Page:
As a "greenie", I am "geared" towards conservation. We turn off lights, use little or no heating/cooling, etc.

I spoke to someone who has solar power and they commented that they don't conserve energy.

That got me thinking and is the basis of this survey:


Create your free online surveys with SurveyMonkey , the world's leading questionnaire tool.



Wednesday, October 15, 2014

Change The World Wednesday (#CTWW) - Monitors

Welcome to Change The World Wednesday (#CTWW)!

Wondering how to live greener? You've come to the right place. Each week we challenge ourselves to try a new task ... or "amp up" something we're already doing. We raise our awareness, learn from each other and develop Eco-friendly skills which will improve our lives and protect our planet. Doing so together gives us power ... the power to Change The World!

If this is your first visit, please click HERE for information and a complete list of all the challenges we've taken on so far.

This post contains great information and I encourage you to read through it at your leisure ... however, if you are short on time, you might find the following quick links helpful:


Last week we took a serious look at our expenditures, categorizing each based on need versus want. One might think that this task is easy, but it's not. "Need" is a subjective concept. While we can all agree that we need certain things to survive, there are varying opinions on the necessity of pleasing ourselves via an item purchased, or smart buying (buying when things are on sale). There's also the question of replacing an item which operates but isn't energy-efficient, and purchases which make us more marketable in today's job market. Clearly, the line between needs and wants is anything but clear. Let's see how the Honor Society did with this challenge.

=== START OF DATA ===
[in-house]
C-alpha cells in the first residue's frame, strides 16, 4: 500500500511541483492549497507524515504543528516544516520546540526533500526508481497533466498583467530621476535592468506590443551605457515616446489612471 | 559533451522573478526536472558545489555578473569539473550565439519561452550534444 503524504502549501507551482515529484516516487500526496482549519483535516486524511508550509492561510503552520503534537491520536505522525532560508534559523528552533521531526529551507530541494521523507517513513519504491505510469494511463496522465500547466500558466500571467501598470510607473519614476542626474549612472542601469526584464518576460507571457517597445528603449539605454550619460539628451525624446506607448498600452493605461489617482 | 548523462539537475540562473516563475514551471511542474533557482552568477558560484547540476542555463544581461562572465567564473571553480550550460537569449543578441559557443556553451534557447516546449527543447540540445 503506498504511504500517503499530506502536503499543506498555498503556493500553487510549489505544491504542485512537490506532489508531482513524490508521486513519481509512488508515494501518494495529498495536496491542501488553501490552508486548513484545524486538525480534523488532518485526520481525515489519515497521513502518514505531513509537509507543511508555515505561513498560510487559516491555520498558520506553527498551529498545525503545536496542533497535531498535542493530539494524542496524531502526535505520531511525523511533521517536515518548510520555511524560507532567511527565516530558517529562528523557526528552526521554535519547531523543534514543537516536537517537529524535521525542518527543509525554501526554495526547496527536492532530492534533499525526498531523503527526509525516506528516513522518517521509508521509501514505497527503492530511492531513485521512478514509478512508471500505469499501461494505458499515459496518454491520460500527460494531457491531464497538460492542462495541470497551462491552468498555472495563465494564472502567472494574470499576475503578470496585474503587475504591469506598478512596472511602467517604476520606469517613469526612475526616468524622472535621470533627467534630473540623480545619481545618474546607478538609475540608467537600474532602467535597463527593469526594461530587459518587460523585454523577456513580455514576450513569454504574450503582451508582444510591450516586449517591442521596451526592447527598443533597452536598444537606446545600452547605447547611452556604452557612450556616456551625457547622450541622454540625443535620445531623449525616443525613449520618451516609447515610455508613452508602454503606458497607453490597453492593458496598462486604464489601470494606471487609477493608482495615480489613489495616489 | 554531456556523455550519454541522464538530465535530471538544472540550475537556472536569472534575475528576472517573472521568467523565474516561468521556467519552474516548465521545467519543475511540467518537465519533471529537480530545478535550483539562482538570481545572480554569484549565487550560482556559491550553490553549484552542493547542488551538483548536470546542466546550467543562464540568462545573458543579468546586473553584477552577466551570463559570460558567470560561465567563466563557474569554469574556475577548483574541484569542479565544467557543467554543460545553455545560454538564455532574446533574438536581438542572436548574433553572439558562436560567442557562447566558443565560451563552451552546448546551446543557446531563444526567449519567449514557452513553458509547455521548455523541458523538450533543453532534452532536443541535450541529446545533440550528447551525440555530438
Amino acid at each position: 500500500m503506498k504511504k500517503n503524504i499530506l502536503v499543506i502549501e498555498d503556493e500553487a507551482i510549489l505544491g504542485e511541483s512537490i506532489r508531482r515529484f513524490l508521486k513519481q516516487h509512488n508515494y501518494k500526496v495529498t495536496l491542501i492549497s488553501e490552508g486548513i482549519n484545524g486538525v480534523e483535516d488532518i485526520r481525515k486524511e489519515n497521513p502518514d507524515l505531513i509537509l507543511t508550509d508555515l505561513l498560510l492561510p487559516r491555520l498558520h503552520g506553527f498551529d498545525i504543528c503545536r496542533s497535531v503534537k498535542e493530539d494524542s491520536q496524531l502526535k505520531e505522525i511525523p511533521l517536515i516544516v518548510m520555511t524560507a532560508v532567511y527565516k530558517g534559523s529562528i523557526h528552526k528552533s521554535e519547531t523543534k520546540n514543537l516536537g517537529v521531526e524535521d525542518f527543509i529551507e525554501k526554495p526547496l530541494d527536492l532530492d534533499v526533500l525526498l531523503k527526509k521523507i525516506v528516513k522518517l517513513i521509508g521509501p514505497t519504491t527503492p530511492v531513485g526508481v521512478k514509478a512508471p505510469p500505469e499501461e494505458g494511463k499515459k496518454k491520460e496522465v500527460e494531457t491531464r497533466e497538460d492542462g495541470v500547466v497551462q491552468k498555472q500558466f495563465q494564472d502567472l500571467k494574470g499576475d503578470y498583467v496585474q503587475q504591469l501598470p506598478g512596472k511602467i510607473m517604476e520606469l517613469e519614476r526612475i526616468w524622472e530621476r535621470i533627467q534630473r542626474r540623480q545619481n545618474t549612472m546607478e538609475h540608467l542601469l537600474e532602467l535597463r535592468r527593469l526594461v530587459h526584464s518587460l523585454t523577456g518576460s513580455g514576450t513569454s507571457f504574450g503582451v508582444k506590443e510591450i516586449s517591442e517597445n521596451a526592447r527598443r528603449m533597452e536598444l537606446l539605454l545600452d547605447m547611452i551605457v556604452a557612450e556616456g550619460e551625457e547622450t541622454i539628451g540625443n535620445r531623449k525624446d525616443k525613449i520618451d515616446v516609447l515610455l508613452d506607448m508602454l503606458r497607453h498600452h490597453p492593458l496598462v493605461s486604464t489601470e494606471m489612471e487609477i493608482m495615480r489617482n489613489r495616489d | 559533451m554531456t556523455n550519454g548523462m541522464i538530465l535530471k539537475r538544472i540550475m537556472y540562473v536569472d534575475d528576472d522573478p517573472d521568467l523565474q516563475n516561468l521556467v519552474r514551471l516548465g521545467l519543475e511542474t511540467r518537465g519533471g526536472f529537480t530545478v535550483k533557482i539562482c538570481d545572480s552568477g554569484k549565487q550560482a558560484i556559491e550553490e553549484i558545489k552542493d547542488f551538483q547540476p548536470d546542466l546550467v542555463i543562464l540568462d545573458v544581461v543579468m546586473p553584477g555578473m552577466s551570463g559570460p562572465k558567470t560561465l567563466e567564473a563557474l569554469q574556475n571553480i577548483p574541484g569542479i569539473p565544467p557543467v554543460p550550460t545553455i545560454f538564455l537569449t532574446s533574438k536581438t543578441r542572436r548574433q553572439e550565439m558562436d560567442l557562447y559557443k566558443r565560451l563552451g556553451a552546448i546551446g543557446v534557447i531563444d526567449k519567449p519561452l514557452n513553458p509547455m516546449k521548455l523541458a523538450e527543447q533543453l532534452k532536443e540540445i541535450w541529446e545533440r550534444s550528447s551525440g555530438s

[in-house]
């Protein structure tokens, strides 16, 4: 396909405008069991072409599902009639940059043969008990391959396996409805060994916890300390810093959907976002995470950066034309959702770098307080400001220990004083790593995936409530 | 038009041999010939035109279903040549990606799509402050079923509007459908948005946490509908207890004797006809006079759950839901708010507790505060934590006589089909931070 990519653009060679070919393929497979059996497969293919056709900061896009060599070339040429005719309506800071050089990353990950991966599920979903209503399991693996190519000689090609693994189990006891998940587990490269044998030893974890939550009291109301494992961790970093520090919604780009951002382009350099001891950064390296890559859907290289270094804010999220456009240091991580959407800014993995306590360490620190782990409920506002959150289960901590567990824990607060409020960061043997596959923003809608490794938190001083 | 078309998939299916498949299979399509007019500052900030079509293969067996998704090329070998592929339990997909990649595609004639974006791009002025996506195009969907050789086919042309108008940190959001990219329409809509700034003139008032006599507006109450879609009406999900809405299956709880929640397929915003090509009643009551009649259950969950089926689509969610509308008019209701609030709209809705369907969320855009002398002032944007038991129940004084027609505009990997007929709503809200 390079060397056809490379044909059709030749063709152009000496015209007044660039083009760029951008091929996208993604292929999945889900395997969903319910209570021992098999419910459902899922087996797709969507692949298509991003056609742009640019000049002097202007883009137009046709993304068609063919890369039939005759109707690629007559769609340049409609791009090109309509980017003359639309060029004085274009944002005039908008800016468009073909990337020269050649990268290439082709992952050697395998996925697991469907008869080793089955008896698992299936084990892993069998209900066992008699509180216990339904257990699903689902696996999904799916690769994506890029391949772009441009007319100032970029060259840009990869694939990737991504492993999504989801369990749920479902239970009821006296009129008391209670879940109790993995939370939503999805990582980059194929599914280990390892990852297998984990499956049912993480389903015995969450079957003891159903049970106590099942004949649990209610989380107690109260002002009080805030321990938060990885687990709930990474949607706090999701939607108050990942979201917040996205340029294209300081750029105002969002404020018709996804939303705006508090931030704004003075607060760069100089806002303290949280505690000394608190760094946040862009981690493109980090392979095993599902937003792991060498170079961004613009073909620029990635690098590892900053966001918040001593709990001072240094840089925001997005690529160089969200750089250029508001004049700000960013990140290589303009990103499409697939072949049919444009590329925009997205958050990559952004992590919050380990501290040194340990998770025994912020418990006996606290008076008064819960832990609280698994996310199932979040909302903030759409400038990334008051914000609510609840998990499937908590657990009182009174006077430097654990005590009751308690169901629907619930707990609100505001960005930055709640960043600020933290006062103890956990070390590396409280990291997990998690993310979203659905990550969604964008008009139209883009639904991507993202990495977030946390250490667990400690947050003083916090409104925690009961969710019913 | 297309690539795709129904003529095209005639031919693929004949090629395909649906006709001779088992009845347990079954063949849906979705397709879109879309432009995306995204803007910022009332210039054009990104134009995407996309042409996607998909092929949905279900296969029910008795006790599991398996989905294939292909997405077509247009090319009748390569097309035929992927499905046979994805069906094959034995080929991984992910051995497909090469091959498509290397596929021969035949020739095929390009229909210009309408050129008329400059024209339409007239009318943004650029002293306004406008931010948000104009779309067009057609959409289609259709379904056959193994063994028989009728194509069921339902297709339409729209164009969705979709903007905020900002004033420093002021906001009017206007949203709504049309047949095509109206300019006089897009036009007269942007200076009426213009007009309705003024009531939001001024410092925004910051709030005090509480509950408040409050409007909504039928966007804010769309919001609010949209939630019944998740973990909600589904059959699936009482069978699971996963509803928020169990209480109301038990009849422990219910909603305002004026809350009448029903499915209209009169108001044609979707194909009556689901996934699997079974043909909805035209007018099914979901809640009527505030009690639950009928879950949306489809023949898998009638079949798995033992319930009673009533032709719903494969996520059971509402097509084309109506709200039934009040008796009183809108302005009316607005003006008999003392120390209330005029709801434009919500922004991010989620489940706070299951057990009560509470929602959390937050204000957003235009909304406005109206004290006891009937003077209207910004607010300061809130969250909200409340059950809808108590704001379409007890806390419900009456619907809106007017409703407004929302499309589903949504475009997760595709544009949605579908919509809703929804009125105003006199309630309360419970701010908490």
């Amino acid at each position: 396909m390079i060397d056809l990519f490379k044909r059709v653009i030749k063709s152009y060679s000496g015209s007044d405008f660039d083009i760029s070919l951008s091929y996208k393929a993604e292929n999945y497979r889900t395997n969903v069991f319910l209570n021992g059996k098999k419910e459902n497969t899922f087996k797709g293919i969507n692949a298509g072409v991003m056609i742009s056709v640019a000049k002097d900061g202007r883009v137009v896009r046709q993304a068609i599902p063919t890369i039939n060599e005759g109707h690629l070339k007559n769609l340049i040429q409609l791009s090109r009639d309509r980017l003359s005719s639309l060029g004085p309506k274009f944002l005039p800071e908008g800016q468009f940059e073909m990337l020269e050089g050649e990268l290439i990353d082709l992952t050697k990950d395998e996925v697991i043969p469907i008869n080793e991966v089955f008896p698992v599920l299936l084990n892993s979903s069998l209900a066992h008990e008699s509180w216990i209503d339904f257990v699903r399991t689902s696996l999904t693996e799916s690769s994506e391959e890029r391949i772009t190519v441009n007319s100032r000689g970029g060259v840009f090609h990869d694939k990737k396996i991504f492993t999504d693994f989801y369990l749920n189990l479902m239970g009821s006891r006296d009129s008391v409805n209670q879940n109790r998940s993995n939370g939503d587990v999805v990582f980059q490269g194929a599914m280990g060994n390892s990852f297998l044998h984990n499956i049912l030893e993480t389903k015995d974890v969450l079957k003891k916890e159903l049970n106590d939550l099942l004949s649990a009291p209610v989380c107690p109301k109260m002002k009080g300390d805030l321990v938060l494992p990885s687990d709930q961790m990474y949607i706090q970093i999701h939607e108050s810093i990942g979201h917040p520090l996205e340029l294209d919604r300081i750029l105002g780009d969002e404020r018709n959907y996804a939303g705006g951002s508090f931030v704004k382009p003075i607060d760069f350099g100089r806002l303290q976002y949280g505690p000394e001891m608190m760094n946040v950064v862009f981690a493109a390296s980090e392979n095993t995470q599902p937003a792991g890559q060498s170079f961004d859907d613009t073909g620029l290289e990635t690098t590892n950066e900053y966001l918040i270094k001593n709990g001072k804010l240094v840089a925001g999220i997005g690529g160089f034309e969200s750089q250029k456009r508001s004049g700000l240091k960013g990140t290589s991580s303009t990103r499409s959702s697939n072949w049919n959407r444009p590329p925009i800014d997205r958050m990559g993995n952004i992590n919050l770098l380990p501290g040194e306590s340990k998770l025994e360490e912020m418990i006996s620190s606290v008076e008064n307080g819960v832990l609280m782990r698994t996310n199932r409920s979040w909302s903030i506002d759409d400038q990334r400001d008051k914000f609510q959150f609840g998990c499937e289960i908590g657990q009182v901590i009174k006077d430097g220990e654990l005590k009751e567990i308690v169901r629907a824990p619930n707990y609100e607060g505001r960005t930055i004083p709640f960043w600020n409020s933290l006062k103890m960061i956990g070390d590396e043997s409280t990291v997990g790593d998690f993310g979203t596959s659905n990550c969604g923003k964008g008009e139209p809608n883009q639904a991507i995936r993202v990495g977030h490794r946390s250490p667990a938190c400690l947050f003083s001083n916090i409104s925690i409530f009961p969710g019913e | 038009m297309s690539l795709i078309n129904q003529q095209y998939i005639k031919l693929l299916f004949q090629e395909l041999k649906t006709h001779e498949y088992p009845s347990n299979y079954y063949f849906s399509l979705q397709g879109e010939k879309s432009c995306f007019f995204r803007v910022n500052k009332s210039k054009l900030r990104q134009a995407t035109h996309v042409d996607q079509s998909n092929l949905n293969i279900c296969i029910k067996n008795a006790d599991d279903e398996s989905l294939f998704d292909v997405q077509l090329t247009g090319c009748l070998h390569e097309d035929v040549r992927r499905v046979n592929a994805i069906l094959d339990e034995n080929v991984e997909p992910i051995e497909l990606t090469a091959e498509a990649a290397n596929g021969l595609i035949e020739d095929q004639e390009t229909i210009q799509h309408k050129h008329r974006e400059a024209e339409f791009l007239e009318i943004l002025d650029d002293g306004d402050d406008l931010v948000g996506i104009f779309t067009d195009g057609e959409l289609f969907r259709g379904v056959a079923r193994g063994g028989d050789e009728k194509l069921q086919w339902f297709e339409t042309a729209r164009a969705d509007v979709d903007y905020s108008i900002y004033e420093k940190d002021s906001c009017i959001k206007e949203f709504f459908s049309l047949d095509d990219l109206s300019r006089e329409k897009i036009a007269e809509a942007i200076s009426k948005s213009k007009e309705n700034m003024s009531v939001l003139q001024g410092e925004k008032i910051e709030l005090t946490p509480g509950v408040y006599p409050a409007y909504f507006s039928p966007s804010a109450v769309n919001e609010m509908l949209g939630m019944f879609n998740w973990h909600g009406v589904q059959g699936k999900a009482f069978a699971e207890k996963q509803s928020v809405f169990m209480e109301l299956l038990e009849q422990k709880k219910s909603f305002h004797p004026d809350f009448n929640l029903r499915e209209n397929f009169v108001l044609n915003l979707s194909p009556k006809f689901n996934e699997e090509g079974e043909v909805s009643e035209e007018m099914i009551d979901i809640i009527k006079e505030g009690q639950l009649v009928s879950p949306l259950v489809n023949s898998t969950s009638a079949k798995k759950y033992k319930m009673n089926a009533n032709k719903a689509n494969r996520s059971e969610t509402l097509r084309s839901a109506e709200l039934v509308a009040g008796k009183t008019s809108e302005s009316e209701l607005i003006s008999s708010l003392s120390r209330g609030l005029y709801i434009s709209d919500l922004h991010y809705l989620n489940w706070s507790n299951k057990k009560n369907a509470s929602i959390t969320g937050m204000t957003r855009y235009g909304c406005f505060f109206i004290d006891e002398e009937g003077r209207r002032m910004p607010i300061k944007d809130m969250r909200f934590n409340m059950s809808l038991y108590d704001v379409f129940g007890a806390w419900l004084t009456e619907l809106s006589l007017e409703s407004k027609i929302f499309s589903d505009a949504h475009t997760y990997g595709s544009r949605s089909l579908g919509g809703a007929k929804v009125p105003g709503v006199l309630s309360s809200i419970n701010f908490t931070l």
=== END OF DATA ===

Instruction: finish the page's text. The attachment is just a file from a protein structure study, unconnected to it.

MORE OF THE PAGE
The Honor Society are those people who help us spread the "green" word by writing an article about our challenges and/or leaving pertinent comments.

Clare joined us and shared this comments: "I think everyone who lives green does this fairly regularly, and as a general rule I think we tend to buy less than the average consumer. But I appreciate this challenge because we can always do more. I found that as soon as I simplified my life – got rid of the clutter, moved to a small house, and stopped entertaining (except for the small informal gatherings that we really want to do), I purchase less and less. When it comes to need vs want, I do the same as EveryWeekIsGreen and keep a list. Most things fall off it. I also often think, yes, I want that skin moisturizer, but I don’t want the chemicals in it. So I’ll make my own beauty products instead. http://www.ecofriendlylink.com/blog/homemade-beauty-products-lemons. Similarly if I’m feeling under-the-weather I’ll initially think I want some medication, then I’ll remember I don’t want the chemicals so I’ll make my own (lemons work for many ailments http://www.ecofriendlylink.com/blog/lemons-cure). What I found initially was that if I refused to buy something because I didn’t need it (just wanted it), making something from pure, natural ingredients was not only healthier but also made sure I didn’t feel in any way “deprived”(which is probably something else advertisers have taught us). Recently I had a lovely birthday – my husband asked me what I wanted and I told him I truly didn’t need a single thing, it’s really powerful to be able to say that, and I’ve said it for many years now. So we took some time off and meandered over the island and enjoyed the peace and views. Yes, we did have some champagne (that was a want, not a need!), but an occasional treat does us all good. Thanks Small, and I’m delighted your family is doing well and that you are back safe and sound."